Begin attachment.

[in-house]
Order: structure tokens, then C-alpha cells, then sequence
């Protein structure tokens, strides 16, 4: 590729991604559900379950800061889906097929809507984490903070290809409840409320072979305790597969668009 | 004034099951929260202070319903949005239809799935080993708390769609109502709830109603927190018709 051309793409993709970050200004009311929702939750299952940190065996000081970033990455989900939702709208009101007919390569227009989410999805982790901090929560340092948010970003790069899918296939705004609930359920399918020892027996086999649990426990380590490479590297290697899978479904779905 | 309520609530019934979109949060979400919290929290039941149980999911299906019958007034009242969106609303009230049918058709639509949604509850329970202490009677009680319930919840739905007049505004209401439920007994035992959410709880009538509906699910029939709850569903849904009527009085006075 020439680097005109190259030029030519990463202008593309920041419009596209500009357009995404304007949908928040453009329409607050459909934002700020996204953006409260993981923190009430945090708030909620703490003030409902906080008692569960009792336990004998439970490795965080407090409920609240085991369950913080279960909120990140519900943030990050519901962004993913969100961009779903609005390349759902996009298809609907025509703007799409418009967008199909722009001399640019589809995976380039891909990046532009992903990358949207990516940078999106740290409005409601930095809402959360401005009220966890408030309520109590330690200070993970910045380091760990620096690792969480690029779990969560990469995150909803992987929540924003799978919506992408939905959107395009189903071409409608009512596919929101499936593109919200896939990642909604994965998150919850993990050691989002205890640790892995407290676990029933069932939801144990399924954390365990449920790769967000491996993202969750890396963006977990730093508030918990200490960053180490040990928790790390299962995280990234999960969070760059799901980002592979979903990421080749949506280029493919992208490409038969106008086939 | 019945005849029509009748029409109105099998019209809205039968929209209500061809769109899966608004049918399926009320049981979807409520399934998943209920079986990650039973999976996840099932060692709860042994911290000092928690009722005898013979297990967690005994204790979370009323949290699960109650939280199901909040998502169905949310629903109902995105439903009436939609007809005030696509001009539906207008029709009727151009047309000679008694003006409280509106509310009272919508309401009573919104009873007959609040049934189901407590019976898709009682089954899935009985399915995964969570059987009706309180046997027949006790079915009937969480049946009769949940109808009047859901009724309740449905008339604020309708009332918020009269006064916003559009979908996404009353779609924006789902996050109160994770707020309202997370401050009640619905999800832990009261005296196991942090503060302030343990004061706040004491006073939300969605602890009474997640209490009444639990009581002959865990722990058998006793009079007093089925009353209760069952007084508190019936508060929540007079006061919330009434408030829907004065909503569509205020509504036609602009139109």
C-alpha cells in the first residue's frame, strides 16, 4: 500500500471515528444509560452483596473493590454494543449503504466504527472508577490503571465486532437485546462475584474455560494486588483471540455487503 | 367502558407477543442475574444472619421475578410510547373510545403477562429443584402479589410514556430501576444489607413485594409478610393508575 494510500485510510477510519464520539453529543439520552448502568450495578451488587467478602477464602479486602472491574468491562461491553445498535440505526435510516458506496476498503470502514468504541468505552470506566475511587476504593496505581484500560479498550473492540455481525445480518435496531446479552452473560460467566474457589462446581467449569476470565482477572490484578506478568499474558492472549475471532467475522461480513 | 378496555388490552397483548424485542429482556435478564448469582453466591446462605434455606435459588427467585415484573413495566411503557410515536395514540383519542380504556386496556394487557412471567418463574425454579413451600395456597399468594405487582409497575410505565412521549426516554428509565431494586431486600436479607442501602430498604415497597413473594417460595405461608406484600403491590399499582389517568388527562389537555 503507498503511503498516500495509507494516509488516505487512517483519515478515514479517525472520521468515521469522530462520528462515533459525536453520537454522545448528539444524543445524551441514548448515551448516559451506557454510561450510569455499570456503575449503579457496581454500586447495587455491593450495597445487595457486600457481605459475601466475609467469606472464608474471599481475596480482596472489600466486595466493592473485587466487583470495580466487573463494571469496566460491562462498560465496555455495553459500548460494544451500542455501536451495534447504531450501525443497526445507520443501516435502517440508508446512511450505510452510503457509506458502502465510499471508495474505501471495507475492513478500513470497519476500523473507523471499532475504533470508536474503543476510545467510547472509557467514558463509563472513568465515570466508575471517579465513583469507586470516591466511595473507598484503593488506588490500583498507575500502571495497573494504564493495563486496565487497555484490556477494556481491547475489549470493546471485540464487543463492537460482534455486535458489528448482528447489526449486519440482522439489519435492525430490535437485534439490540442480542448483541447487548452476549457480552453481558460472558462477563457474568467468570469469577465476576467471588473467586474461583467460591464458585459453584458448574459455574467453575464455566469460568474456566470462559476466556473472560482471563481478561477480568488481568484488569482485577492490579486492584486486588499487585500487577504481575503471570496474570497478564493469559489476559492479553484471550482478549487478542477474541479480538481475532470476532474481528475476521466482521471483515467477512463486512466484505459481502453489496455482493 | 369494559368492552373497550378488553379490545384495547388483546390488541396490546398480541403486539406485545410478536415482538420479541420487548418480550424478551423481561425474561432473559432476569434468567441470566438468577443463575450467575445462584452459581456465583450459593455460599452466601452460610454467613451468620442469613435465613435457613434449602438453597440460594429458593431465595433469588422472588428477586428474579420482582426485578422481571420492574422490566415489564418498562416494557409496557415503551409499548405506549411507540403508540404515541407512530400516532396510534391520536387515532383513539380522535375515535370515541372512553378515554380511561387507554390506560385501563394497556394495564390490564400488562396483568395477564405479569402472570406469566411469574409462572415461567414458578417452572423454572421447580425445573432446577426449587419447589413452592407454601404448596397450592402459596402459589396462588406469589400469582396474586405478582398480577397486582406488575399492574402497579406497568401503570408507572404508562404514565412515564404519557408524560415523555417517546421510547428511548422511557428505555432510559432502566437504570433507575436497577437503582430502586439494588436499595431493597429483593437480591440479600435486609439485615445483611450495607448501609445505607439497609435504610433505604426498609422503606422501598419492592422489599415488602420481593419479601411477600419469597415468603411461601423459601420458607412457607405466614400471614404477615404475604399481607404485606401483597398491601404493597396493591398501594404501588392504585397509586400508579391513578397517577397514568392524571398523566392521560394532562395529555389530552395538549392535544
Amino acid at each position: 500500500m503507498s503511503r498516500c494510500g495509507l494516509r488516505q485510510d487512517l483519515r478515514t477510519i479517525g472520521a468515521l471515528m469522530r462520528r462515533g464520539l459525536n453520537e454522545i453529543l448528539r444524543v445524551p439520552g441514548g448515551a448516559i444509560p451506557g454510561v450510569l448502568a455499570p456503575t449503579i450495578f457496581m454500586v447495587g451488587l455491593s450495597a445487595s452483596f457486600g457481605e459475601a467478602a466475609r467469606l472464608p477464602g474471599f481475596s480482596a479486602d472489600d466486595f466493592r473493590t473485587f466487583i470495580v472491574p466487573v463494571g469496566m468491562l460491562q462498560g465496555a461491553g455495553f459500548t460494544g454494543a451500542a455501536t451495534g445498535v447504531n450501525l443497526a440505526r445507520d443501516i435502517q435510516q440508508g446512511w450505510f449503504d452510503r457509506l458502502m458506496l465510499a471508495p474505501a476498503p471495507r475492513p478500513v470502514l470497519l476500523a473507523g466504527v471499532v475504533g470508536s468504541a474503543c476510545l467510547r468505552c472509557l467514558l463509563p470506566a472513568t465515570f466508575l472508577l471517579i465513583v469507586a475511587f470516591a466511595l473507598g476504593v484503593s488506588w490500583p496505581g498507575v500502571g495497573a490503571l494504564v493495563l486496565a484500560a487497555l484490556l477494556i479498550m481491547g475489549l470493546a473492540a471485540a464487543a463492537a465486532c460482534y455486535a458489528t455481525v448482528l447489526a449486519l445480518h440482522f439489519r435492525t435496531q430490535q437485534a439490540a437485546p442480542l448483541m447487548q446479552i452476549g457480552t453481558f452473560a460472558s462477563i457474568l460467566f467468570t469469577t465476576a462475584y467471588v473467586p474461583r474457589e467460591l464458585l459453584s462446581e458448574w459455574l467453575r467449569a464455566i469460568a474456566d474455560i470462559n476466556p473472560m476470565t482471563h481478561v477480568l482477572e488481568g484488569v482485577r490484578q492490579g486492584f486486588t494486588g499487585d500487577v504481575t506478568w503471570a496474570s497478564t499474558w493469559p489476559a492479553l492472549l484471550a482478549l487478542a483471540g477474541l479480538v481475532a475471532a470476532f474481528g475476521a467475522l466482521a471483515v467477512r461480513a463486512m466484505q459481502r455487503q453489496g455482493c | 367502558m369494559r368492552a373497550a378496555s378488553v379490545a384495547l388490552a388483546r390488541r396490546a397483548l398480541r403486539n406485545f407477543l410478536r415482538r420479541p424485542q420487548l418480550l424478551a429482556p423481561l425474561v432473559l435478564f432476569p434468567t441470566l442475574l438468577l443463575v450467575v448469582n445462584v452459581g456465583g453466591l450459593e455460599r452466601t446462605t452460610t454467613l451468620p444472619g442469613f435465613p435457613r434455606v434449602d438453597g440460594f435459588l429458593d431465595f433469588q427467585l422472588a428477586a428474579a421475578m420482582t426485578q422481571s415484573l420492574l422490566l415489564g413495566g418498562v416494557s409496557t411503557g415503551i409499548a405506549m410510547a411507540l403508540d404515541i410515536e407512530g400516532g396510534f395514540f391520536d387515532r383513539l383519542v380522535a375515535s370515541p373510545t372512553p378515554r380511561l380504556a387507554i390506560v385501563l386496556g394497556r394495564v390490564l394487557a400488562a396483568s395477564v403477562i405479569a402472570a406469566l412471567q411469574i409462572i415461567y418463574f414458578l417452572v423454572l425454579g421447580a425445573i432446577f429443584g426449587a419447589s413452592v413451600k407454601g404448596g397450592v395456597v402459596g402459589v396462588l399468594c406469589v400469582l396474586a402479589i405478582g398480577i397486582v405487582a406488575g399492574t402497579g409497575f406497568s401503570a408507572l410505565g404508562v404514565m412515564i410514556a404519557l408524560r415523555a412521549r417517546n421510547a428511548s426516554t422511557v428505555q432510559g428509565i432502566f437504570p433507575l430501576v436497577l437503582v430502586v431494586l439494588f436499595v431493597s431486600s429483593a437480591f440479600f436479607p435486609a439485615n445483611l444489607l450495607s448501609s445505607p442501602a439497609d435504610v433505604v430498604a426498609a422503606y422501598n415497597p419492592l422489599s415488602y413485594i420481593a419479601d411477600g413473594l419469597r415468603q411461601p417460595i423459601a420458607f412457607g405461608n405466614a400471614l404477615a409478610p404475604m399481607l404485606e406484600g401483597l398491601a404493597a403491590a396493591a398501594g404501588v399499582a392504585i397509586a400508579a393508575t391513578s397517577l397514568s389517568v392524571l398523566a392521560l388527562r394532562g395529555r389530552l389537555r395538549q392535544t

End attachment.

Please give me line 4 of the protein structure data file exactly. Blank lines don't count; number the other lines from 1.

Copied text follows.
C-alpha cells in the first residue's frame, strides 16, 4: 500500500471515528444509560452483596473493590454494543449503504466504527472508577490503571465486532437485546462475584474455560494486588483471540455487503 | 367502558407477543442475574444472619421475578410510547373510545403477562429443584402479589410514556430501576444489607413485594409478610393508575 494510500485510510477510519464520539453529543439520552448502568450495578451488587467478602477464602479486602472491574468491562461491553445498535440505526435510516458506496476498503470502514468504541468505552470506566475511587476504593496505581484500560479498550473492540455481525445480518435496531446479552452473560460467566474457589462446581467449569476470565482477572490484578506478568499474558492472549475471532467475522461480513 | 378496555388490552397483548424485542429482556435478564448469582453466591446462605434455606435459588427467585415484573413495566411503557410515536395514540383519542380504556386496556394487557412471567418463574425454579413451600395456597399468594405487582409497575410505565412521549426516554428509565431494586431486600436479607442501602430498604415497597413473594417460595405461608406484600403491590399499582389517568388527562389537555 503507498503511503498516500495509507494516509488516505487512517483519515478515514479517525472520521468515521469522530462520528462515533459525536453520537454522545448528539444524543445524551441514548448515551448516559451506557454510561450510569455499570456503575449503579457496581454500586447495587455491593450495597445487595457486600457481605459475601466475609467469606472464608474471599481475596480482596472489600466486595466493592473485587466487583470495580466487573463494571469496566460491562462498560465496555455495553459500548460494544451500542455501536451495534447504531450501525443497526445507520443501516435502517440508508446512511450505510452510503457509506458502502465510499471508495474505501471495507475492513478500513470497519476500523473507523471499532475504533470508536474503543476510545467510547472509557467514558463509563472513568465515570466508575471517579465513583469507586470516591466511595473507598484503593488506588490500583498507575500502571495497573494504564493495563486496565487497555484490556477494556481491547475489549470493546471485540464487543463492537460482534455486535458489528448482528447489526449486519440482522439489519435492525430490535437485534439490540442480542448483541447487548452476549457480552453481558460472558462477563457474568467468570469469577465476576467471588473467586474461583467460591464458585459453584458448574459455574467453575464455566469460568474456566470462559476466556473472560482471563481478561477480568488481568484488569482485577492490579486492584486486588499487585500487577504481575503471570496474570497478564493469559489476559492479553484471550482478549487478542477474541479480538481475532470476532474481528475476521466482521471483515467477512463486512466484505459481502453489496455482493 | 369494559368492552373497550378488553379490545384495547388483546390488541396490546398480541403486539406485545410478536415482538420479541420487548418480550424478551423481561425474561432473559432476569434468567441470566438468577443463575450467575445462584452459581456465583450459593455460599452466601452460610454467613451468620442469613435465613435457613434449602438453597440460594429458593431465595433469588422472588428477586428474579420482582426485578422481571420492574422490566415489564418498562416494557409496557415503551409499548405506549411507540403508540404515541407512530400516532396510534391520536387515532383513539380522535375515535370515541372512553378515554380511561387507554390506560385501563394497556394495564390490564400488562396483568395477564405479569402472570406469566411469574409462572415461567414458578417452572423454572421447580425445573432446577426449587419447589413452592407454601404448596397450592402459596402459589396462588406469589400469582396474586405478582398480577397486582406488575399492574402497579406497568401503570408507572404508562404514565412515564404519557408524560415523555417517546421510547428511548422511557428505555432510559432502566437504570433507575436497577437503582430502586439494588436499595431493597429483593437480591440479600435486609439485615445483611450495607448501609445505607439497609435504610433505604426498609422503606422501598419492592422489599415488602420481593419479601411477600419469597415468603411461601423459601420458607412457607405466614400471614404477615404475604399481607404485606401483597398491601404493597396493591398501594404501588392504585397509586400508579391513578397517577397514568392524571398523566392521560394532562395529555389530552395538549392535544